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Classic Car Restoration - March 2007 On the Line

Mar 1, 2007
0703_ec_01_z+On_The_Line+Kevin_Clemens Photo 1/2   |   Classic Car Restoration - March 2007 On the Line


Invasion of the Bug-eye snatchers
Jay Leno's got a lot to answer for
The parts of the dirt bike's transmission are spread across my workbench, like an explosion in a gear factory. Despite the seeming chaos of gears, splined shafts, thrust washers and snap rings, I'm making steady progress reassembling all the parts into their aluminum alloy case.

Although it takes vision and a bit of faith on my part, I know that, some day, the assembled motorcycle engine and transmission will find their way back into a frame that has been sandblasted and powder-coated, and eventually an almost-new 1970 Yamaha enduro bike will be the result. Five years ago, I would have been lavishing this kind of care on a sports car-an old MG or Triumph. Or maybe something more exotic, like a Lotus or Alfa Romeo. But thanks to a bunch of guys with more money than sense who have stolen my old car hobby, that's no longer possible.

Within the last 10 years, it was possible to buy a reasonable automotive restoration project for a reasonable price. By that, I don't mean a car so eaten by rust that its structure is left sagging by gravity. A couple of hundred dollars would have provided many hours of mechanical diversion before subsequently providing many years of driving enjoyment. The insanity of classic car speculating that occurred in the early '90s had ended. And besides, the low-cost end of the sports car market hadn't really gone as crazy as the market for Ferraris and Mercedes-Benz gullwings. Even if you were an enthusiast of modest means, you could afford to buy and rebuild a pukka British sports car or perhaps a BMW 2002 or Fiat Spider without first robbing a bank. But the world has changed.

Actually, two things have changed. First, old car buying suddenly became cool. Celebrities and talk-show hosts with collections got attention, so others followed. This pushed up prices of the most desirable cars and it wasn't long before collector car auctions were viewed as entertainment. Television made it worse. Somehow, the process of buying a collector car has become a spectator sport. Badly dressed men and women are showing the world they've made it by attending a televised auction and purchasing an old car for 10 or 20 times the sum it fetched a few years earlier.

Fantastic prices have been especially evident among muscle cars from the '60s, but some European cars have been caught in the frenzy. Bug-eye Sprites now regularly hit $12,000 to $15,000. Original Mini Coopers can easily reach those levels, while a charming old MG TC (whose usefulness on modern roads is questionable) can easily reach $35,000. At least these have some value as a part of automotive history. But how do you explain the Triumph Herald-engined Amphicar selling for $40,000 to $50,000 or a Fiat Jolly beach car regularly finding buyers in the mid-$20,000 range? There can't be that many people who need a wicker-basket automobile to drive to Sunday brunch on Martha's Vineyard.

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The other change is more subtle. For many, it is no longer acceptable to show up at a club meet or driving event with an old car. Shabby is not chic among this crowd and they are willing to spend extraordinary amounts to restore ordinary sports cars into something they never were. Flawless paint jobs, lustrous chrome and perfectly aligned door gaps are wonderful goals, but all are secondary to the joy of driving an old car. If you want to spend the time and money to reach such perfection, that's fine, but don't look down your nose at my scruffy but mechanically sound and largely original version.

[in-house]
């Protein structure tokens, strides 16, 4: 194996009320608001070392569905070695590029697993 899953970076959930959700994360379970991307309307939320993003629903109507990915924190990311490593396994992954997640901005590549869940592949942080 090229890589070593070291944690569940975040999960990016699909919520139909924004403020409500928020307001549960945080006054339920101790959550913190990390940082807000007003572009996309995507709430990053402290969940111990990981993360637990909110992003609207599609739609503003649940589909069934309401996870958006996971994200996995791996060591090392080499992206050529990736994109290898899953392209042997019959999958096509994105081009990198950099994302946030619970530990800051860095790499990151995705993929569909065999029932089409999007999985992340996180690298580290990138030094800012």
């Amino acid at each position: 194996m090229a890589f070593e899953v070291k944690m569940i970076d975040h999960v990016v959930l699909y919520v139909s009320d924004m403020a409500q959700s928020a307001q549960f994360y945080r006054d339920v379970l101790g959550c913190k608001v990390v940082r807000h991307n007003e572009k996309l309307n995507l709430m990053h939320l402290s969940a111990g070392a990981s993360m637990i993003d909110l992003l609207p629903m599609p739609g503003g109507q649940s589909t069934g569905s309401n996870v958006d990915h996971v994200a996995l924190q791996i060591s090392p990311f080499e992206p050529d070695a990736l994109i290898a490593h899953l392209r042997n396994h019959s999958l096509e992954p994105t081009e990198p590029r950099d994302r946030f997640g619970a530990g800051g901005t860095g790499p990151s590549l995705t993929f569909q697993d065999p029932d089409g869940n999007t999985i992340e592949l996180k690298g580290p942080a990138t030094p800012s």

As more people push the limit on their cosmetic restorations, the price of admission keeps rising. Suddenly, even a rusty pile of parts for a Bug-eye Sprite costs more than $5,000. And having spent $5,000, would you really trust yourself to put them all back together? Risking a few hundred dollars' worth of investment with your high school mechanical skills is one thing, risking five grand is something else. Today, I can't justify what it would cost to buy another Jaguar XK150, Morgan Plus 4 or Lotus Super Seven like I used to own.

If you enjoy working on old cars, there is an upside to these rising prices. Parts for common models are now more available than ever, making it easier to maintain a safe and reliable vehicle. Useful modifications have been engineered to solve specific problems and correct original weaknesses. And because values of cars have risen, it actually makes some sense to keep in circulation what would have been a marginal car, rather than scrapping it for its parts.

Still, it's sad that future generations of enthusiasts are being priced out of the market. There is something magical about the first time that straight-six Jaguar engine responds to a prod from the throttle, the flex of a Morgan as it rolls over a bump, or the joy of being up to your armpits in an MG gearbox as you try to figure out how it all goes back together.

So, in addition to a motley collection of shabby old cars in my garage, I now have a half-dozen or so old motorcycles. You can buy them all day long for a couple of hundred dollars apiece, they possess an amazing amount of technology in a compact and lightweight package, they don't take up much space, and they're easy to work on. Funny, we used to say the same thing about old sports cars.

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